Finding Space for Solitude and Companionship

We often know what we need, before we think we need it.

Put another way, we often know what decision we need to make, way before we decide to take the steps to make it. We may go ask someone for advice, but it’s like our heart (soul/spirit / inner-self ) knows exactly what we need to do instantly.

Meanwhile our outer, critical, overthinking self wants to know 100% that we are making the right decision.

Sometimes we need space. Sometimes we need connection. Life is a mixture of both.

I have this tendency to check out whenever I’m feeling overwhelmed, anxious, or under the weather.

All I want to do is crawl away from all the noise and find somewhere quiet to be with myself.

Vegging out is a tempting mistress (and I find myself marathoning random shows more than I care to admit) but what I’m really seeking is a silent place to be alone with myself. I’m not checking out of myself, I’m checking out of the world.

I’m checking out of the external and checking into the internal.

So, I’ll avoid responding to texts. I’ll be more reluctant to answer emails, and more reclusive to going to events or friendly invitations. Even if it’s something I’d normally love doing, I’ll avoid it. Because what I know I need is space and breathing room to be alone.

Ask yourself, when was the last time you were alone with yourself? No phone. No tv. No distractions. Just you and you. (And maybe a notebook and pen.)

Whether we know it or not. We all need solitude. Our best ideas come from giving ourselves space. That’s why all great ideas happen when you are driving alone in your car, going on an early walk, or standing in the shower as the sound of water drowns out the outer world.

There are other occasions, usually, when things are tough or sour, where all we want to avoid people (particularly the prying people closest to us), and yet we know (and try to ignore) we need help and the only way we are gonna get that help is to be around people (again, particularly the prying people closest to us). We don’t want to show that we are hurting. We don’t want to show our weakness. And yet we all know that’s exactly what we need to do.

Better to rip the bandage and reveal our wounds early, otherwise, they might fester and become worse.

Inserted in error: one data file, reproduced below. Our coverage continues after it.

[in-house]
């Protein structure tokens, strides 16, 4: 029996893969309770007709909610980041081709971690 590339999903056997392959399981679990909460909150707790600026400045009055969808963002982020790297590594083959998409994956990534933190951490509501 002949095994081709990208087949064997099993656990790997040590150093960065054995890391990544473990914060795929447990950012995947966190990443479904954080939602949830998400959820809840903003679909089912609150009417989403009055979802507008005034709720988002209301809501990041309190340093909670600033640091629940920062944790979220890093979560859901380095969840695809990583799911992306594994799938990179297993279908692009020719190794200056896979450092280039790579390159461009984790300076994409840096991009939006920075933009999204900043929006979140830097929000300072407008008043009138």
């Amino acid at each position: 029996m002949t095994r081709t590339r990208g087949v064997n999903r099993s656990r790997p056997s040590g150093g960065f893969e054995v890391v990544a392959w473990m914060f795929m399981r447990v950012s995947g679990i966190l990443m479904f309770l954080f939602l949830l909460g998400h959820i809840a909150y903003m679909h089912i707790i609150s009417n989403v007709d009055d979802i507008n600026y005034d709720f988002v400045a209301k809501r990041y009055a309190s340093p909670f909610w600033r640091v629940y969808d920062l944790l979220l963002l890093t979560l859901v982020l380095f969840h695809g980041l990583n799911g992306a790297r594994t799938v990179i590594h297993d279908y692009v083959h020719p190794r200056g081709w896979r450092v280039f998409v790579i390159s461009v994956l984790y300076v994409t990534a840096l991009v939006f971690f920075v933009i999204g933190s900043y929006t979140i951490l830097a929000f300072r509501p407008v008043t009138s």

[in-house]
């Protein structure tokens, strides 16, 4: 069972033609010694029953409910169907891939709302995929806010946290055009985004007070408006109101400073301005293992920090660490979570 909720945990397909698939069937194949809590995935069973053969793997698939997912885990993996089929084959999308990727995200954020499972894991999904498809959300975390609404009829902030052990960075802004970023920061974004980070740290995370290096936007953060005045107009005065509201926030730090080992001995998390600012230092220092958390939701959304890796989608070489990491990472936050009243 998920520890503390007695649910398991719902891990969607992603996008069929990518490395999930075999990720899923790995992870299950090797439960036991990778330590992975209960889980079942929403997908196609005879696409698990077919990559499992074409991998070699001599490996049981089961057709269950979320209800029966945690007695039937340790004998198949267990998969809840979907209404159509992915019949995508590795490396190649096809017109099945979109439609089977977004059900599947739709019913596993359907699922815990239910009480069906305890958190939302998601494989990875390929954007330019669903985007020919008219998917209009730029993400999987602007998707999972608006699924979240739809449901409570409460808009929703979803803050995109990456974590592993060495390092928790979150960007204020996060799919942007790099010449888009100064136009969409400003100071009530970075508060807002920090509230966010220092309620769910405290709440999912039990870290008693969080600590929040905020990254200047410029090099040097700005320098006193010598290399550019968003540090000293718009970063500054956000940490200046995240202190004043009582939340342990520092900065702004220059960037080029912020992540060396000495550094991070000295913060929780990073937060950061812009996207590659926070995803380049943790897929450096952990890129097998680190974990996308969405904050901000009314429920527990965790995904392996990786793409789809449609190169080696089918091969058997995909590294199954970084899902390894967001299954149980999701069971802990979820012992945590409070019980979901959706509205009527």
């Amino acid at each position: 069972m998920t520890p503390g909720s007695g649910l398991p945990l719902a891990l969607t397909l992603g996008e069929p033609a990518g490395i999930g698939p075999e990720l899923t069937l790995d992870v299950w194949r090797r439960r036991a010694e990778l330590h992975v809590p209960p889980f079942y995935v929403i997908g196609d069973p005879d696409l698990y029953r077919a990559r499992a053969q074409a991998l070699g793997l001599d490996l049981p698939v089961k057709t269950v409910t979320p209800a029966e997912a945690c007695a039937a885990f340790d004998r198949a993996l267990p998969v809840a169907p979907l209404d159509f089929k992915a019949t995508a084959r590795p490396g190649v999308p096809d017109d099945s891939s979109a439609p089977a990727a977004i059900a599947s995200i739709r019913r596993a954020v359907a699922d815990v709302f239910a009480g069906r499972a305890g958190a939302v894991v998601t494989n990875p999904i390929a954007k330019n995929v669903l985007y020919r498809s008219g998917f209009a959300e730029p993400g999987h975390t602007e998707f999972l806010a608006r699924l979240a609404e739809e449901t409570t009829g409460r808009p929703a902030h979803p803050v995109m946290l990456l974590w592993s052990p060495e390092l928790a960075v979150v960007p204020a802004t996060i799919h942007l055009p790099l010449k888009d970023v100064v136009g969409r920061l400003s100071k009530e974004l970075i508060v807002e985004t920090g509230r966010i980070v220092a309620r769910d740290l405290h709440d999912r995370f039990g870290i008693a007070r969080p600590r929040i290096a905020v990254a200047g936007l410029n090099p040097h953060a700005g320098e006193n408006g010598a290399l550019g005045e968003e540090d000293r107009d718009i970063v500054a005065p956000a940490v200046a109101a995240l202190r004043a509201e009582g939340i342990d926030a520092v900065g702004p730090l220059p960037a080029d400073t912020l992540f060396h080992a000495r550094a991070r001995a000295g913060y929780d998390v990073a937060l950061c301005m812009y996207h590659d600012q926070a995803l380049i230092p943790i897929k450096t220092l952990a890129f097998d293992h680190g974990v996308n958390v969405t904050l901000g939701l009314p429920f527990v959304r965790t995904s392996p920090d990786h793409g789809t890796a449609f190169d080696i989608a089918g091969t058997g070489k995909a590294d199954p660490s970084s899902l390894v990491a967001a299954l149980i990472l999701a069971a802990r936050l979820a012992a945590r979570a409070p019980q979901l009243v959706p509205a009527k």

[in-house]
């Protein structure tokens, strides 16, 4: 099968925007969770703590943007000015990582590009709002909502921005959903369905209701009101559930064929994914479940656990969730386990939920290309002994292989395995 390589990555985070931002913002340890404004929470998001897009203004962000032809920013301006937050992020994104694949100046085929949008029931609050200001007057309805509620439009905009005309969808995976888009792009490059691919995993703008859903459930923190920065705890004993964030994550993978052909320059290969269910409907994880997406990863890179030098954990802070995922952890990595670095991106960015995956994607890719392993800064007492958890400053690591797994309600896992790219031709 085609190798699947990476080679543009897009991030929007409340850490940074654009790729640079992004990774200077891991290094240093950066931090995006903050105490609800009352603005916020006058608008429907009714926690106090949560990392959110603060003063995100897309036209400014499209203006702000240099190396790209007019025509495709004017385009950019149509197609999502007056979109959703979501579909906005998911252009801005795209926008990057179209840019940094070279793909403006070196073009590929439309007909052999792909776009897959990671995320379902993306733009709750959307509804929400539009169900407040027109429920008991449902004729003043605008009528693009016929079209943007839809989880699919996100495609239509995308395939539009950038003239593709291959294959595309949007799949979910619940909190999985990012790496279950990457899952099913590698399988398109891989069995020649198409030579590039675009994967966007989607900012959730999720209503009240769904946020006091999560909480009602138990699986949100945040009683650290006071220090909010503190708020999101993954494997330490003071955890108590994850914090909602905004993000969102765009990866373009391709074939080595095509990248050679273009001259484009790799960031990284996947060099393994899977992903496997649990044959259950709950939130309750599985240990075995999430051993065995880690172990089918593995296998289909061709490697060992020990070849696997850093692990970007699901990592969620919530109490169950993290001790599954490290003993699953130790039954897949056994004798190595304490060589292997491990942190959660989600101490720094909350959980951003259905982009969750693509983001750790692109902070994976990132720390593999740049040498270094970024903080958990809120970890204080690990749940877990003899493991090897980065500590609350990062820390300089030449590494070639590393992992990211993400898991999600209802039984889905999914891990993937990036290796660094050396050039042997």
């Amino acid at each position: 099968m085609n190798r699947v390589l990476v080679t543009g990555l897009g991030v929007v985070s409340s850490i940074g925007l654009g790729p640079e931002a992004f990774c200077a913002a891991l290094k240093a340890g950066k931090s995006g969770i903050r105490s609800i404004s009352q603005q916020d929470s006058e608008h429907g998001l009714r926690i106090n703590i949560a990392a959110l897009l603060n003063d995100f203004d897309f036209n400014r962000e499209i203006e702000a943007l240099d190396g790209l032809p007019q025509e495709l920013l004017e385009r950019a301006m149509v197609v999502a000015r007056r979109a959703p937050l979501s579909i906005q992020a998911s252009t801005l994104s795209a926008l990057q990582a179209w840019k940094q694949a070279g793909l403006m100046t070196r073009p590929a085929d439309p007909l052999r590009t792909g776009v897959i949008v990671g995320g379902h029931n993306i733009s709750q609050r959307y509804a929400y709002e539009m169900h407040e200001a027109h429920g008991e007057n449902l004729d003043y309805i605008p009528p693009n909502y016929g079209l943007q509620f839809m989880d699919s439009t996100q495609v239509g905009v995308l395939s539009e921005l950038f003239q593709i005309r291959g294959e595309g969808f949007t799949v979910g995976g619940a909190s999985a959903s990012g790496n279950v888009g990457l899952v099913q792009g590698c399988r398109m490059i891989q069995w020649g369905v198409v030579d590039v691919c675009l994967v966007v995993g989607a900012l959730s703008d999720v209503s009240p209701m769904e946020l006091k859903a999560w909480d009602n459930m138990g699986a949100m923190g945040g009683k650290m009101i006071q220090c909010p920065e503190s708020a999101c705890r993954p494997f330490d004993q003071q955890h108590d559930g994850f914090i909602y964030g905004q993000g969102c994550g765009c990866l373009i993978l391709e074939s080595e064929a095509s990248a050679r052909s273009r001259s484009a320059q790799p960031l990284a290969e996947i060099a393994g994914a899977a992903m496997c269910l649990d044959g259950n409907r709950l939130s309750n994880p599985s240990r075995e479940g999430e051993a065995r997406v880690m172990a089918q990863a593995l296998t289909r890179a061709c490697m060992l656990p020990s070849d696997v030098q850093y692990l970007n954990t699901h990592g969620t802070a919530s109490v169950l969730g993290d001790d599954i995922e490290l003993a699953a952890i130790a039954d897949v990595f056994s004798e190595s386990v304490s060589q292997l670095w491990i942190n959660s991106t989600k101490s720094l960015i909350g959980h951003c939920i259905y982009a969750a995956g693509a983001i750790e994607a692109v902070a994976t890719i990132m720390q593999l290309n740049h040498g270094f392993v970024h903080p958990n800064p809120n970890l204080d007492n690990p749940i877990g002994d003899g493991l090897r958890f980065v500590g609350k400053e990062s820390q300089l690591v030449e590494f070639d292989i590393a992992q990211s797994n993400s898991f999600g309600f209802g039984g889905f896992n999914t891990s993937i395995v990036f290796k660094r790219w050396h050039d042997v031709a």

Sharing our weaknesses and scars is a part of what being a human being is about. It’s a shared connection of pain.

I think it’s a component of storytelling that’s built into our DNA. Your story connects to my story and vice versa.

You might not always get the reaction you were hoping for, but you at least likely won’t get the reaction you are expecting.

The difference between needing space and needing people is subtle. It takes some time (and a lot of patience) to be able to listen to yourself and figure out what you need. I think what we are seeking is similar — a level of clearheadedness or balance — but what drives each comes from different things. Whatever you think you need, it’s usually the opposite. Unless you are extremely in tune with your emotional wellbeing. If you are like the rest of us emotionally unintelligent work’s in progress(es), there are road signs you can watch out for —

Loneliness. Isolation. Feeling like you need to do and take care of everything yourself. These are signs that you need to be around people. Ideally, people that are smarter than you, care about you, and what to help and see you succeed.

Overwhelm. Overstimulated. Grumpy and feeling like everyone in the world is an idiot or out to get you. These are signs that you need to be alone with yourself. Ideally in nature. Or in a quiet place, you won’t be interrupted.

Ignore these signs at your own peril.

Ask yourself, do I need alone time right now? Or do I need companionship?

The answer is rarely at the bottom of a bottle, or in the taste of an indulgence.

STAY BOLD, Keep Pursuing— Josh Waggoner | Daily Blog #1688

Join the Renaissance:

NewslettersConsiderations | Practices | Bookaholics

Subscribe: Renaissance Life on Apple Podcast | Renaissance Life on Spotify

Leave a Reply